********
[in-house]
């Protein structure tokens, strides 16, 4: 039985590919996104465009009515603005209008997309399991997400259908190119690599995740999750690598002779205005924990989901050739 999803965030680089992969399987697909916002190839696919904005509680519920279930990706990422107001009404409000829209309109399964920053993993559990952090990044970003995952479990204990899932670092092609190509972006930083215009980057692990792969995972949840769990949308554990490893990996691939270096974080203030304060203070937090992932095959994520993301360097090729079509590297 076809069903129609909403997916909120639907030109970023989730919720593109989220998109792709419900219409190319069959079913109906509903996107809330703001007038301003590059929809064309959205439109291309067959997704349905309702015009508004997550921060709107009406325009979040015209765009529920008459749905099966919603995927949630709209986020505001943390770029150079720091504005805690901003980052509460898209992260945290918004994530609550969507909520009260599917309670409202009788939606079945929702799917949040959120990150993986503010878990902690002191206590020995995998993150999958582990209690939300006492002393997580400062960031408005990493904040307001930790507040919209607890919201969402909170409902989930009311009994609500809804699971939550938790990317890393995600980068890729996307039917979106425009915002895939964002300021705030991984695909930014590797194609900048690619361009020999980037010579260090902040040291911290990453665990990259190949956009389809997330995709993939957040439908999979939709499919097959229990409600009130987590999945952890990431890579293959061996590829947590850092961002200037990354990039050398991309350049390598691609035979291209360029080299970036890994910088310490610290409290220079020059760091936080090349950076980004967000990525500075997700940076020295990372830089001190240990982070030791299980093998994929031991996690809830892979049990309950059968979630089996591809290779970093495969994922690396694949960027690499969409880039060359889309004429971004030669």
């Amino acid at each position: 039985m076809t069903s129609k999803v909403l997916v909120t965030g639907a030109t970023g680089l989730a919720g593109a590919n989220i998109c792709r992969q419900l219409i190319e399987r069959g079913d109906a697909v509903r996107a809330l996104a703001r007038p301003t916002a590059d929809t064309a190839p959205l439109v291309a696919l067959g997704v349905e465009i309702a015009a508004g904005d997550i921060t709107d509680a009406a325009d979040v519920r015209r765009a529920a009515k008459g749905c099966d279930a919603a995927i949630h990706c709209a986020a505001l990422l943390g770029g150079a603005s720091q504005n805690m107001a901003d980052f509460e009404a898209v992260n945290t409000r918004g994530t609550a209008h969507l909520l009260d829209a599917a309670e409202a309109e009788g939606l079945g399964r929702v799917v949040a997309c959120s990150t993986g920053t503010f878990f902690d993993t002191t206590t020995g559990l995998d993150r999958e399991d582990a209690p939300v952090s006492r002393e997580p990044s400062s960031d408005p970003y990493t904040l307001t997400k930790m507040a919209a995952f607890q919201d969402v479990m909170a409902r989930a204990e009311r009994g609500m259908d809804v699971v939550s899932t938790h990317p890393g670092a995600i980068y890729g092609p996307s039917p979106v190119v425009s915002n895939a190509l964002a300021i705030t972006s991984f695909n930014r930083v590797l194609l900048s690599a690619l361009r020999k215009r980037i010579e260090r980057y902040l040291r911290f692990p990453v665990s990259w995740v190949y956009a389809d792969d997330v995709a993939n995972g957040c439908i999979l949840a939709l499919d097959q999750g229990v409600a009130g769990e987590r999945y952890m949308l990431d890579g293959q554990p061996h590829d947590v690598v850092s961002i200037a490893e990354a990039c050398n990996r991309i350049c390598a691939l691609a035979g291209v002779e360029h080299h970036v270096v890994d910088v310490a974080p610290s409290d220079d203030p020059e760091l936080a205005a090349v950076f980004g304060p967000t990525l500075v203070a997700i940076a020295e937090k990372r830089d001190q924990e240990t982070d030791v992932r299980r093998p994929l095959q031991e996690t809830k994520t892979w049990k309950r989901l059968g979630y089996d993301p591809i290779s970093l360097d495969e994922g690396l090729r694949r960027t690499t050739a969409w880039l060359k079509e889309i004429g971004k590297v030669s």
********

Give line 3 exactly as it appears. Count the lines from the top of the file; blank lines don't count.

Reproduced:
């Amino acid at each position: 039985m076809t069903s129609k999803v909403l997916v909120t965030g639907a030109t970023g680089l989730a919720g593109a590919n989220i998109c792709r992969q419900l219409i190319e399987r069959g079913d109906a697909v509903r996107a809330l996104a703001r007038p301003t916002a590059d929809t064309a190839p959205l439109v291309a696919l067959g997704v349905e465009i309702a015009a508004g904005d997550i921060t709107d509680a009406a325009d979040v519920r015209r765009a529920a009515k008459g749905c099966d279930a919603a995927i949630h990706c709209a986020a505001l990422l943390g770029g150079a603005s720091q504005n805690m107001a901003d980052f509460e009404a898209v992260n945290t409000r918004g994530t609550a209008h969507l909520l009260d829209a599917a309670e409202a309109e009788g939606l079945g399964r929702v799917v949040a997309c959120s990150t993986g920053t503010f878990f902690d993993t002191t206590t020995g559990l995998d993150r999958e399991d582990a209690p939300v952090s006492r002393e997580p990044s400062s960031d408005p970003y990493t904040l307001t997400k930790m507040a919209a995952f607890q919201d969402v479990m909170a409902r989930a204990e009311r009994g609500m259908d809804v699971v939550s899932t938790h990317p890393g670092a995600i980068y890729g092609p996307s039917p979106v190119v425009s915002n895939a190509l964002a300021i705030t972006s991984f695909n930014r930083v590797l194609l900048s690599a690619l361009r020999k215009r980037i010579e260090r980057y902040l040291r911290f692990p990453v665990s990259w995740v190949y956009a389809d792969d997330v995709a993939n995972g957040c439908i999979l949840a939709l499919d097959q999750g229990v409600a009130g769990e987590r999945y952890m949308l990431d890579g293959q554990p061996h590829d947590v690598v850092s961002i200037a490893e990354a990039c050398n990996r991309i350049c390598a691939l691609a035979g291209v002779e360029h080299h970036v270096v890994d910088v310490a974080p610290s409290d220079d203030p020059e760091l936080a205005a090349v950076f980004g304060p967000t990525l500075v203070a997700i940076a020295e937090k990372r830089d001190q924990e240990t982070d030791v992932r299980r093998p994929l095959q031991e996690t809830k994520t892979w049990k309950r989901l059968g979630y089996d993301p591809i290779s970093l360097d495969e994922g690396l090729r694949r960027t690499t050739a969409w880039l060359k079509e889309i004429g971004k590297v030669s």